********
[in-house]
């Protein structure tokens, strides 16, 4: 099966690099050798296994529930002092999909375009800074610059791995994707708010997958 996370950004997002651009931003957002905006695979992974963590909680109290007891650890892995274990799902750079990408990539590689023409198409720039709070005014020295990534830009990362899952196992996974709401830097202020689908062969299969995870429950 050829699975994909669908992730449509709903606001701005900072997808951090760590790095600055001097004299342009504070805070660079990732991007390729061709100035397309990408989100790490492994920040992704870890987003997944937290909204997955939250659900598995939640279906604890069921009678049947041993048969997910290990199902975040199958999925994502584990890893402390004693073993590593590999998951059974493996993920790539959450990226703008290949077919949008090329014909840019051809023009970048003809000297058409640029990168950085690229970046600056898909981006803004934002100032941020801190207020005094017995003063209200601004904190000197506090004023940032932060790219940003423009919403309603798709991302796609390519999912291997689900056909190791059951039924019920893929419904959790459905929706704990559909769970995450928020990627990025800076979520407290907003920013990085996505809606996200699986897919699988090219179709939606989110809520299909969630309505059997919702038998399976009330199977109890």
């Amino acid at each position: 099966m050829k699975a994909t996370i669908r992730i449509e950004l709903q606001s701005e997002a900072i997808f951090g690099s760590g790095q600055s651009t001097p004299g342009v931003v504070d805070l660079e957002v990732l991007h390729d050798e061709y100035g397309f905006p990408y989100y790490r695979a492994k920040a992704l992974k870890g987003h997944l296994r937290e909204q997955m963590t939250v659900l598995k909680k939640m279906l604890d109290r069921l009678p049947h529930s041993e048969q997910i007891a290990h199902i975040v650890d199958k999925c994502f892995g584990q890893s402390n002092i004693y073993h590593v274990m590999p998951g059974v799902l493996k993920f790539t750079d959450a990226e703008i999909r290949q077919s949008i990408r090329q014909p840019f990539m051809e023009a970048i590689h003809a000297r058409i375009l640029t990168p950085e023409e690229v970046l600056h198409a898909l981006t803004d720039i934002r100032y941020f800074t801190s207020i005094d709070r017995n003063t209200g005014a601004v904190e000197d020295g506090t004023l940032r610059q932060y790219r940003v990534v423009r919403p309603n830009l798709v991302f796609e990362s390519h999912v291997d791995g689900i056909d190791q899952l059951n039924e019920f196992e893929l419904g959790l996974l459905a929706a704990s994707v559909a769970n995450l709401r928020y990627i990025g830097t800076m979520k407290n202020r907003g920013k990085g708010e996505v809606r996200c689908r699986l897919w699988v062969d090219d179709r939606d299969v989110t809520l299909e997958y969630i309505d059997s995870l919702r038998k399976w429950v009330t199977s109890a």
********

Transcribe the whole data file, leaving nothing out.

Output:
[in-house]
């Protein structure tokens, strides 16, 4: 099966690099050798296994529930002092999909375009800074610059791995994707708010997958 996370950004997002651009931003957002905006695979992974963590909680109290007891650890892995274990799902750079990408990539590689023409198409720039709070005014020295990534830009990362899952196992996974709401830097202020689908062969299969995870429950 050829699975994909669908992730449509709903606001701005900072997808951090760590790095600055001097004299342009504070805070660079990732991007390729061709100035397309990408989100790490492994920040992704870890987003997944937290909204997955939250659900598995939640279906604890069921009678049947041993048969997910290990199902975040199958999925994502584990890893402390004693073993590593590999998951059974493996993920790539959450990226703008290949077919949008090329014909840019051809023009970048003809000297058409640029990168950085690229970046600056898909981006803004934002100032941020801190207020005094017995003063209200601004904190000197506090004023940032932060790219940003423009919403309603798709991302796609390519999912291997689900056909190791059951039924019920893929419904959790459905929706704990559909769970995450928020990627990025800076979520407290907003920013990085996505809606996200699986897919699988090219179709939606989110809520299909969630309505059997919702038998399976009330199977109890």
């Amino acid at each position: 099966m050829k699975a994909t996370i669908r992730i449509e950004l709903q606001s701005e997002a900072i997808f951090g690099s760590g790095q600055s651009t001097p004299g342009v931003v504070d805070l660079e957002v990732l991007h390729d050798e061709y100035g397309f905006p990408y989100y790490r695979a492994k920040a992704l992974k870890g987003h997944l296994r937290e909204q997955m963590t939250v659900l598995k909680k939640m279906l604890d109290r069921l009678p049947h529930s041993e048969q997910i007891a290990h199902i975040v650890d199958k999925c994502f892995g584990q890893s402390n002092i004693y073993h590593v274990m590999p998951g059974v799902l493996k993920f790539t750079d959450a990226e703008i999909r290949q077919s949008i990408r090329q014909p840019f990539m051809e023009a970048i590689h003809a000297r058409i375009l640029t990168p950085e023409e690229v970046l600056h198409a898909l981006t803004d720039i934002r100032y941020f800074t801190s207020i005094d709070r017995n003063t209200g005014a601004v904190e000197d020295g506090t004023l940032r610059q932060y790219r940003v990534v423009r919403p309603n830009l798709v991302f796609e990362s390519h999912v291997d791995g689900i056909d190791q899952l059951n039924e019920f196992e893929l419904g959790l996974l459905a929706a704990s994707v559909a769970n995450l709401r928020y990627i990025g830097t800076m979520k407290n202020r907003g920013k990085g708010e996505v809606r996200c689908r699986l897919w699988v062969d090219d179709r939606d299969v989110t809520l299909e997958y969630i309505d059997s995870l919702r038998k399976w429950v009330t199977s109890a």